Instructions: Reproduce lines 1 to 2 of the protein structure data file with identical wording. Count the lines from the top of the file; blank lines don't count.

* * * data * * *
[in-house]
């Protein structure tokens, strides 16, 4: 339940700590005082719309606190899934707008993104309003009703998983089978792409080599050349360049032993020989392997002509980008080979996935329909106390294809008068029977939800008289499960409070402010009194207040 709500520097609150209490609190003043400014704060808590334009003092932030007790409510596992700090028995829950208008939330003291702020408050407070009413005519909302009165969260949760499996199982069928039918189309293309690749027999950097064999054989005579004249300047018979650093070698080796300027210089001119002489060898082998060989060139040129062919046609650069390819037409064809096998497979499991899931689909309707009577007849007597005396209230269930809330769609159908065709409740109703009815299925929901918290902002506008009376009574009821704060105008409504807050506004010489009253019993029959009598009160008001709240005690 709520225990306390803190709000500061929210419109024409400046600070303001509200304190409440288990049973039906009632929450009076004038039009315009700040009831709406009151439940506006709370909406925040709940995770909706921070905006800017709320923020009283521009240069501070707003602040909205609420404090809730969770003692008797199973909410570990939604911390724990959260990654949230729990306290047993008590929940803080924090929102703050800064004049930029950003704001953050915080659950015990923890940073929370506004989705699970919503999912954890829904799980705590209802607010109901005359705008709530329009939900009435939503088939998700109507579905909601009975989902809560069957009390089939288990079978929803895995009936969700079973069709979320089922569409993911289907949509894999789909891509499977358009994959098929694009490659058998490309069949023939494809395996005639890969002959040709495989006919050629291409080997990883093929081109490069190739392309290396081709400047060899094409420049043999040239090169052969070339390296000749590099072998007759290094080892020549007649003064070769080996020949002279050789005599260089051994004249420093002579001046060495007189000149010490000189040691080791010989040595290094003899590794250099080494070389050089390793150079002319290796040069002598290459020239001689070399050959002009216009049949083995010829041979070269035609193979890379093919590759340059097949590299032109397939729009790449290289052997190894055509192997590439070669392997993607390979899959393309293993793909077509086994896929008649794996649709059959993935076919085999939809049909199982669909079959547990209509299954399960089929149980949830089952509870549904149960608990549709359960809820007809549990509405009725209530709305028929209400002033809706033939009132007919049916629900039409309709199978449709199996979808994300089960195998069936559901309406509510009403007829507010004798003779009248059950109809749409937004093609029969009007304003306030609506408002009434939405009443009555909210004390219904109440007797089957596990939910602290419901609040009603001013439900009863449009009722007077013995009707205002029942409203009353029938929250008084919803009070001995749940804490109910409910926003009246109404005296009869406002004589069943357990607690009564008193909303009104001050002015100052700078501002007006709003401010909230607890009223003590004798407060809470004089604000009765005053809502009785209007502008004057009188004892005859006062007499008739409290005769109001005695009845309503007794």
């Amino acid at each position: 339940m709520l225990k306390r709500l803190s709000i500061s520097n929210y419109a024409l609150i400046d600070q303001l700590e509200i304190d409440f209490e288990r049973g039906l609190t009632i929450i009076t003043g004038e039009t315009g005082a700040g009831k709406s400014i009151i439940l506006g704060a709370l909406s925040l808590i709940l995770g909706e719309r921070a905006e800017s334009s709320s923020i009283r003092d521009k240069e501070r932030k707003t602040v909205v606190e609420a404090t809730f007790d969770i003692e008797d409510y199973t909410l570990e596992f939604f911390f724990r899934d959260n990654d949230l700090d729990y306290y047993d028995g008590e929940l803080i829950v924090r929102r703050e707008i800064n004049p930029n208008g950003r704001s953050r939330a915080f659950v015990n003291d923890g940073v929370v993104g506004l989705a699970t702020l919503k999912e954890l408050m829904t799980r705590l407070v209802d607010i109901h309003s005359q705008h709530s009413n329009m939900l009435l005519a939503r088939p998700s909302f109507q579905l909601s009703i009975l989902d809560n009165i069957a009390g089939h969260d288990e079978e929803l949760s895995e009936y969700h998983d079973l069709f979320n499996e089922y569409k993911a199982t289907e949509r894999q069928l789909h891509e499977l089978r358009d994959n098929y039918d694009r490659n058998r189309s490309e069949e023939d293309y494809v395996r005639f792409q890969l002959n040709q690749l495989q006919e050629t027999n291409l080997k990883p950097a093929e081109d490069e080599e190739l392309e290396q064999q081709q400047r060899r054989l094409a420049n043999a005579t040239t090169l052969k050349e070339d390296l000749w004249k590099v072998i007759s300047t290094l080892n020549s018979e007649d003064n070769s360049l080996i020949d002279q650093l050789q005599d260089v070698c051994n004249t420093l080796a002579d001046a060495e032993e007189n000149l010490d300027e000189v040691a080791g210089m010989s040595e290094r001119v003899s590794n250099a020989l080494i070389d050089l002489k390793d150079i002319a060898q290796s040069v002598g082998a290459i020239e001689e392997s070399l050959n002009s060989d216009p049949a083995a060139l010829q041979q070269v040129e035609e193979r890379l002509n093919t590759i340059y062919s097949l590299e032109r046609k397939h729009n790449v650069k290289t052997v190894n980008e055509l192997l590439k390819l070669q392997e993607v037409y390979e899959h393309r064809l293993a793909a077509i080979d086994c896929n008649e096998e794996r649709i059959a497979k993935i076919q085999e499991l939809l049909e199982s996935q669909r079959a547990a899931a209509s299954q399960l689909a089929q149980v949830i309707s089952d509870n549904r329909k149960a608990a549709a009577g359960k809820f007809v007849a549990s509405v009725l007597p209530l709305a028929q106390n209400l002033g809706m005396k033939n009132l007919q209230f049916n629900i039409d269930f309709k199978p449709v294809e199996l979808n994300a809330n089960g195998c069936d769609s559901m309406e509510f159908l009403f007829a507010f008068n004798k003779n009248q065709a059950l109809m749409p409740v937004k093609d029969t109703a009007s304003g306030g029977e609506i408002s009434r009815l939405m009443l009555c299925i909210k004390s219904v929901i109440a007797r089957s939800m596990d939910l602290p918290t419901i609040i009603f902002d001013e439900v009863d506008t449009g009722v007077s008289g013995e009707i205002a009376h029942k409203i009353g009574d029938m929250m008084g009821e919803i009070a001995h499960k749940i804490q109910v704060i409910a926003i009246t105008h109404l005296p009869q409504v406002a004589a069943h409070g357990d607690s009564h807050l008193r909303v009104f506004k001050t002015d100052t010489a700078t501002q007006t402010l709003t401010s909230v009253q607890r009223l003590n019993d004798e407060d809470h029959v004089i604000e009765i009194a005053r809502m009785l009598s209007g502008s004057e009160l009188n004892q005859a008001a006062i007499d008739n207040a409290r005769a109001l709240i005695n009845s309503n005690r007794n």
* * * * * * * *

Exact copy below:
[in-house]
């Protein structure tokens, strides 16, 4: 339940700590005082719309606190899934707008993104309003009703998983089978792409080599050349360049032993020989392997002509980008080979996935329909106390294809008068029977939800008289499960409070402010009194207040 709500520097609150209490609190003043400014704060808590334009003092932030007790409510596992700090028995829950208008939330003291702020408050407070009413005519909302009165969260949760499996199982069928039918189309293309690749027999950097064999054989005579004249300047018979650093070698080796300027210089001119002489060898082998060989060139040129062919046609650069390819037409064809096998497979499991899931689909309707009577007849007597005396209230269930809330769609159908065709409740109703009815299925929901918290902002506008009376009574009821704060105008409504807050506004010489009253019993029959009598009160008001709240005690 709520225990306390803190709000500061929210419109024409400046600070303001509200304190409440288990049973039906009632929450009076004038039009315009700040009831709406009151439940506006709370909406925040709940995770909706921070905006800017709320923020009283521009240069501070707003602040909205609420404090809730969770003692008797199973909410570990939604911390724990959260990654949230729990306290047993008590929940803080924090929102703050800064004049930029950003704001953050915080659950015990923890940073929370506004989705699970919503999912954890829904799980705590209802607010109901005359705008709530329009939900009435939503088939998700109507579905909601009975989902809560069957009390089939288990079978929803895995009936969700079973069709979320089922569409993911289907949509894999789909891509499977358009994959098929694009490659058998490309069949023939494809395996005639890969002959040709495989006919050629291409080997990883093929081109490069190739392309290396081709400047060899094409420049043999040239090169052969070339390296000749590099072998007759290094080892020549007649003064070769080996020949002279050789005599260089051994004249420093002579001046060495007189000149010490000189040691080791010989040595290094003899590794250099080494070389050089390793150079002319290796040069002598290459020239001689070399050959002009216009049949083995010829041979070269035609193979890379093919590759340059097949590299032109397939729009790449290289052997190894055509192997590439070669392997993607390979899959393309293993793909077509086994896929008649794996649709059959993935076919085999939809049909199982669909079959547990209509299954399960089929149980949830089952509870549904149960608990549709359960809820007809549990509405009725209530709305028929209400002033809706033939009132007919049916629900039409309709199978449709199996979808994300089960195998069936559901309406509510009403007829507010004798003779009248059950109809749409937004093609029969009007304003306030609506408002009434939405009443009555909210004390219904109440007797089957596990939910602290419901609040009603001013439900009863449009009722007077013995009707205002029942409203009353029938929250008084919803009070001995749940804490109910409910926003009246109404005296009869406002004589069943357990607690009564008193909303009104001050002015100052700078501002007006709003401010909230607890009223003590004798407060809470004089604000009765005053809502009785209007502008004057009188004892005859006062007499008739409290005769109001005695009845309503007794």